My journalist daughter always reminds me “Don’t bury your leads”, so here goes: we are not just ill-advised, but downright foolish to expand the export of liquefied natural gas (LNG). There are several reasons why.
World LNG prices are based on the price of crude oil or its products. This ignores the fact that natural gas is primarily worth its heat value, crude oil valuable for much more. The current world price is about $15+/million BTUs. The North American price is under $3/MMBTU. Four years ago in mid-2008 the price of NG here was above $12.50/MMBTU, based on just the perception of future shortage.
High natural gas prices were among several elements causing the Great Recession. Chemical industries employing NG for feedstock as well as fuel (e.g., fertilizer and polypropylene) hardly existed in the U.S. at that price. Today they are going great guns. Part of our wobbly recovery is due to that turnaround, one of the few manufacturing sector success stories out there. The jobs to be lost in those industries from a sudden rise in natural gas price are far more than those to be gained by its increased export.
Currently, North America has around 3-5 billion cubic feet per day of excess production. It’s the cause of the four year collapse in NG price that bottomed late this spring. Shale gas developers were afflicted with the same gold-rush mentality that has always characterized the upstream segment of the Oil & Gas Industry: they simply didn’t know when to stop. They finally got the message and slowed down. Those (over)developers of natural gas in North America are free market true believers, disdaining Federal intervention. Now they find themselves in the awkward position of not liking one market, which is performing poorly for their interests. They are asking our government to give them another market, one far higher in price, one that will raise the price of natural gas substantially to everyone. Why should we subsidize them at our expense?
Those shale gas deposits in which the NG is accompanied by significant amounts of natural gas liquids are still being developed. As the produced liquids price similarly to crude oil, those fields are economically viable at lower gas prices. Among the shale plays not currently being developed are a range of gas liquids content. This provides a price governing mechanism. When the price rises, given a similar oil price, more shale gas becomes economically developable, limiting the rise in price perhaps for decades, provided we don’t export the surplus.
Those who haven’t traded commodities have no concept of the radical price difference between one 5% oversupplied against demand (the current situation for natural gas) and one 5% undersupplied. Here’s what happens if we allow enough export capacity to ship out 110% of the surplus: as additional supply is waiting on a price increase, the price of all North American natural gas, not just that which is exported, will rise to meet the world price, less the costs of liquefication. And down we go.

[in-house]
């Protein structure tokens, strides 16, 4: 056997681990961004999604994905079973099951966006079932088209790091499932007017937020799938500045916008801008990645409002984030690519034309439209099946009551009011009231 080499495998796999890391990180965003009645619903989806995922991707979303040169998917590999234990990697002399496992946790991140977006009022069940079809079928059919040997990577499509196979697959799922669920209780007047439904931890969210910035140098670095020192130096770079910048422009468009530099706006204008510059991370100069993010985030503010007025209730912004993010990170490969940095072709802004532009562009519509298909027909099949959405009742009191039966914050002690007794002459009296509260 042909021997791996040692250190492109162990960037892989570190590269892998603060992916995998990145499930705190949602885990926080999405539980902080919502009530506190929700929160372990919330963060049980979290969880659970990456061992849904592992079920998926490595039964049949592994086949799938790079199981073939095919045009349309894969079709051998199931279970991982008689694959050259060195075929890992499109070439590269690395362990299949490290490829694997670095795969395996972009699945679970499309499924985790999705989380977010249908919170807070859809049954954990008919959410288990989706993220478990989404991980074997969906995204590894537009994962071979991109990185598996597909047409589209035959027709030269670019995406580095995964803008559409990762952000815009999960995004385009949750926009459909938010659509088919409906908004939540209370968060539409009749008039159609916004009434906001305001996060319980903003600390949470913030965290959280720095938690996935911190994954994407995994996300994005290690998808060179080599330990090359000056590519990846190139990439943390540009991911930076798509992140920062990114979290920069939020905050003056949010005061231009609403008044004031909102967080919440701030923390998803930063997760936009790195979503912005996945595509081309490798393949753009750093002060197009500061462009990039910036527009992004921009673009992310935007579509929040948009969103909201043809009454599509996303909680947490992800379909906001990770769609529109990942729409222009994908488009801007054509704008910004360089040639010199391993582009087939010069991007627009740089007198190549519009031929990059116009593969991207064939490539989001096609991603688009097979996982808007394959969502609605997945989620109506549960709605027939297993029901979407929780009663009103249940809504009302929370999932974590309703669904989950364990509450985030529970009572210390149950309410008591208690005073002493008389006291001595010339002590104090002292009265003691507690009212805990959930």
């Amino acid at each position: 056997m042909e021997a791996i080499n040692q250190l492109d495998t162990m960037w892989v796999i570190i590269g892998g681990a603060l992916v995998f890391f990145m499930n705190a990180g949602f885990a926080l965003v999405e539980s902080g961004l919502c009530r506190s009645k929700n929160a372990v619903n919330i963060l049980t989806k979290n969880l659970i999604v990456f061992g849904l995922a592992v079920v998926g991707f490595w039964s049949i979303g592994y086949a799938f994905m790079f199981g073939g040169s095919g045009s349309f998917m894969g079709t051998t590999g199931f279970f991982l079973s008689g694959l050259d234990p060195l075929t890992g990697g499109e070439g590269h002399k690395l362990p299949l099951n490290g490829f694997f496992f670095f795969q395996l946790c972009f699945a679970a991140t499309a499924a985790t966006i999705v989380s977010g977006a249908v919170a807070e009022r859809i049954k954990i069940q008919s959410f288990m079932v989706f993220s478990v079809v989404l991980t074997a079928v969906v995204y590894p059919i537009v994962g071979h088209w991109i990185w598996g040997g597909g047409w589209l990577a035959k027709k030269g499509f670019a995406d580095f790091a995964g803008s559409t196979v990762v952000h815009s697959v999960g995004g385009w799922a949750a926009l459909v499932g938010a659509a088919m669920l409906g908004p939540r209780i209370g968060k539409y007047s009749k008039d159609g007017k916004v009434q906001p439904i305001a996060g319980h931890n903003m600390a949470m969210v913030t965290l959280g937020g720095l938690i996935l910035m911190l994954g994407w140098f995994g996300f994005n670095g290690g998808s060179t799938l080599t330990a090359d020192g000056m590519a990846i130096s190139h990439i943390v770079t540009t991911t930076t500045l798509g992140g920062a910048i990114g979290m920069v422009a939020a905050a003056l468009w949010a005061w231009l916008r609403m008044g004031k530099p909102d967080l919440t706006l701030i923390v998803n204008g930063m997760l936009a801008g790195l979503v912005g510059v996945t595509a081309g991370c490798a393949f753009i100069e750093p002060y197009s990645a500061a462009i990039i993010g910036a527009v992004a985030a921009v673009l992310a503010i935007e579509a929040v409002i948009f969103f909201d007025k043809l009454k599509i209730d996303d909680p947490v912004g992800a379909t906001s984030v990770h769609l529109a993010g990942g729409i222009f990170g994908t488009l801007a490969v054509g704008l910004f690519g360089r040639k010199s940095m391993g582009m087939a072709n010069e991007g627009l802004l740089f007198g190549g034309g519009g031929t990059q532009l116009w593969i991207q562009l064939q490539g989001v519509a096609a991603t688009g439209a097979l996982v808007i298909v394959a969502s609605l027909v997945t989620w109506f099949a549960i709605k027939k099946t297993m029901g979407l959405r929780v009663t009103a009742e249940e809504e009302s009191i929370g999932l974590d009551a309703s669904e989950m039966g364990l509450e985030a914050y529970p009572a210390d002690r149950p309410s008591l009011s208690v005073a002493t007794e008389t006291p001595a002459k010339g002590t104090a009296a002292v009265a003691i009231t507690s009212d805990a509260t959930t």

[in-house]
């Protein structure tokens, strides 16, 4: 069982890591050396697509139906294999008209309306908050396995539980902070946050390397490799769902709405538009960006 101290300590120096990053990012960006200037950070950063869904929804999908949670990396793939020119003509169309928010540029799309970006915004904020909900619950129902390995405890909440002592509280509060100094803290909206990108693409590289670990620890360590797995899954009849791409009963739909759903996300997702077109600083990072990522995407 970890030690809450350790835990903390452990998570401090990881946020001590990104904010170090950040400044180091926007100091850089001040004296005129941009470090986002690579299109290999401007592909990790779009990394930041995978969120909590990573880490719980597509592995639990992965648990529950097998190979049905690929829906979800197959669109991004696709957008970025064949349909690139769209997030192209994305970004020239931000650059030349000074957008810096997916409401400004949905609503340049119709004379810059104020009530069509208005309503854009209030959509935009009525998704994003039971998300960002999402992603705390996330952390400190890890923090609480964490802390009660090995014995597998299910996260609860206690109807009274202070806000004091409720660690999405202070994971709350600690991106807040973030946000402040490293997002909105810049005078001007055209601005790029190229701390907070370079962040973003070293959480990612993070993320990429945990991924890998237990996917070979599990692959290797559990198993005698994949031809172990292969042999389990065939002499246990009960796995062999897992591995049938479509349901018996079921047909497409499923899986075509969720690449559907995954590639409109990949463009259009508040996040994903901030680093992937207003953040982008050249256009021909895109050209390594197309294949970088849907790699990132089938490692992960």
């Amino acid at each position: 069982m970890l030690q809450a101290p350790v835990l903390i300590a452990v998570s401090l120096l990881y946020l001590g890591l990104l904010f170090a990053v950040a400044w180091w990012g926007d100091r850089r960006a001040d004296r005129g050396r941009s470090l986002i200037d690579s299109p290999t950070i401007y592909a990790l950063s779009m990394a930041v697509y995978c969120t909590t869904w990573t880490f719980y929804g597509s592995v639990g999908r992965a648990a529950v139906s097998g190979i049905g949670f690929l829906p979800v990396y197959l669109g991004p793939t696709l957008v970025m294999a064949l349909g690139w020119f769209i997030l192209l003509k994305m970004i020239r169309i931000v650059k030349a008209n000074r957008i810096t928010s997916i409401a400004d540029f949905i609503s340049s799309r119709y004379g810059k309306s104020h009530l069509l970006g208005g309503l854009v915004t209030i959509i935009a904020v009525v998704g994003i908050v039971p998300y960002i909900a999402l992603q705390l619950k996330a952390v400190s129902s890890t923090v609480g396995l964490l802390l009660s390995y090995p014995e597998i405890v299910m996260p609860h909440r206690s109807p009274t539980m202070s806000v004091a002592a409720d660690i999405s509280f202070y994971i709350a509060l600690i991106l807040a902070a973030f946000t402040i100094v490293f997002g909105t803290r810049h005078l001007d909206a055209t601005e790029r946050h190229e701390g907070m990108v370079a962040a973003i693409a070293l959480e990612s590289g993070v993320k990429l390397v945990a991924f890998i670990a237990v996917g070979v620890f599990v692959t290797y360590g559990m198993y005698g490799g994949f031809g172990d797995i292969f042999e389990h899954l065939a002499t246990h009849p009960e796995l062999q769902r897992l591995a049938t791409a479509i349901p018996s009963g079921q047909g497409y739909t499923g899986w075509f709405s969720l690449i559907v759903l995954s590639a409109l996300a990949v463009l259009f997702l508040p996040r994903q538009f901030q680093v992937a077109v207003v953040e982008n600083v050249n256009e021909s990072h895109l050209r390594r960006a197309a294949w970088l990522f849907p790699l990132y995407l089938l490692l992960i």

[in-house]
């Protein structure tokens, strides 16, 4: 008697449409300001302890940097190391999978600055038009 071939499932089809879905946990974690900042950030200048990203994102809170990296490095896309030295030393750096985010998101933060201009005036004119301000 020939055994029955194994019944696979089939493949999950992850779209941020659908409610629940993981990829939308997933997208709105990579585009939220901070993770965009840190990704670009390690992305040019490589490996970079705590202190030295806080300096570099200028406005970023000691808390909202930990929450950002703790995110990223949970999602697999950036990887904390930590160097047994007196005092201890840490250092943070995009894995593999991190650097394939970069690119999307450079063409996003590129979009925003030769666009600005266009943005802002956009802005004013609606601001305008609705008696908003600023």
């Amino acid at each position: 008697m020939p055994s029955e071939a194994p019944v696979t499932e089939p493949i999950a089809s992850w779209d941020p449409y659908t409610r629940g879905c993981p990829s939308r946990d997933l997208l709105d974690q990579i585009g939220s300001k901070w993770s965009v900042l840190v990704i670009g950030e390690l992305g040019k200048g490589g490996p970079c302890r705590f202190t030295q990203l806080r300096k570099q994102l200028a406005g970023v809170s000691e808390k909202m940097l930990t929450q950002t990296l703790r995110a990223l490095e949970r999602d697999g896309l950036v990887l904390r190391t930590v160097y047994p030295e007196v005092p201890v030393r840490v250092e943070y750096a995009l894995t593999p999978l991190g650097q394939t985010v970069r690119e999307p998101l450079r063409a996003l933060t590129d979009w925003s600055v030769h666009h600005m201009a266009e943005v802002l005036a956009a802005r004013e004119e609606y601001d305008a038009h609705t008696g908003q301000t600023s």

The U.S. produces 60-65* billion cubic feet (BCF) per day, averaged across the year. Call it 60 and keep the numbers round. Each BCF is about one million MMBTUs. If the price rises $9.50/MMBTU, from $3 back to $12.50, the hit to everyone except the natural gas industry is $570 million per day, or over $200 Billion per year. Over the next five years that’s in excess of one-trillion-with-a-t dollars! It will be drawn from all sectors of our economy and transferred to those involved in the natural gas value chain, a very small minority.
This is not a right/left, rich/poor, Republican/Democrat nor pro-markets/anti-markets issue. It’s an issue of providing a second, unjustifiably higher-priced market to folks who just wrecked the market they are in. It benefits a very few at the cost of re-wrecking the economy for the very many. Cheap natural gas is the only really good economic news out there. It’s clearly in the national interest to keep the surplus at home.
All this without mention of the displacement of coal by NG for power generation and transportation fuels. That transition has been credited with the larger part of a 20% reduction in the carbon emissions of the U.S. The current low price of natural gas is economically stimulative, counter-inflationary and pro-environmental, an astounding trifecta. We should take former First Lady Nancy Reagan’s advice and “Just say no.” Export the technology instead.
*Energy Information Agency (EIA), 2011 production 63.0 BCF/D
Image: LNG Tanker via Shutterstock